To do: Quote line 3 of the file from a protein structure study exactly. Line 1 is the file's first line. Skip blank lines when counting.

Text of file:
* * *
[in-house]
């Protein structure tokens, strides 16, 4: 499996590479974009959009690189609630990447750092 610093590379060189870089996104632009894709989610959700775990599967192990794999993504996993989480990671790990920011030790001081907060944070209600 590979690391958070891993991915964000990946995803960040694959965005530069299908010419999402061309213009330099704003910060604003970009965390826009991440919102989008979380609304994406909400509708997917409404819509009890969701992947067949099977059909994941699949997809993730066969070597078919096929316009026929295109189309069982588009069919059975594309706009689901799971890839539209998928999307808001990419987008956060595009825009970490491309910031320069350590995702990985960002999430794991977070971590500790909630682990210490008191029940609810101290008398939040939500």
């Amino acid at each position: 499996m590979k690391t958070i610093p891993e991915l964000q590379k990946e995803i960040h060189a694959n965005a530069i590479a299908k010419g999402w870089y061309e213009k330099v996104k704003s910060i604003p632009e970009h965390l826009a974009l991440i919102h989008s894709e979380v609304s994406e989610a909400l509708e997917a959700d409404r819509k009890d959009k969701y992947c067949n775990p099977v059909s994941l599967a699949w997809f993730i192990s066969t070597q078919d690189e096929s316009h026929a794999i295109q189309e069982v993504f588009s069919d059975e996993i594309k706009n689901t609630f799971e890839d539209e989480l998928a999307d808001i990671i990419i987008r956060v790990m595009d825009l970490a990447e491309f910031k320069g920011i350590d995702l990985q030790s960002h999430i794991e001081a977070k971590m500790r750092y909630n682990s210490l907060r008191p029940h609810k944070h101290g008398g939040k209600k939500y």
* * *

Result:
């Amino acid at each position: 499996m590979k690391t958070i610093p891993e991915l964000q590379k990946e995803i960040h060189a694959n965005a530069i590479a299908k010419g999402w870089y061309e213009k330099v996104k704003s910060i604003p632009e970009h965390l826009a974009l991440i919102h989008s894709e979380v609304s994406e989610a909400l509708e997917a959700d409404r819509k009890d959009k969701y992947c067949n775990p099977v059909s994941l599967a699949w997809f993730i192990s066969t070597q078919d690189e096929s316009h026929a794999i295109q189309e069982v993504f588009s069919d059975e996993i594309k706009n689901t609630f799971e890839d539209e989480l998928a999307d808001i990671i990419i987008r956060v790990m595009d825009l970490a990447e491309f910031k320069g920011i350590d995702l990985q030790s960002h999430i794991e001081a977070k971590m500790r750092y909630n682990s210490l907060r008191p029940h609810k944070h101290g008398g939040k209600k939500y």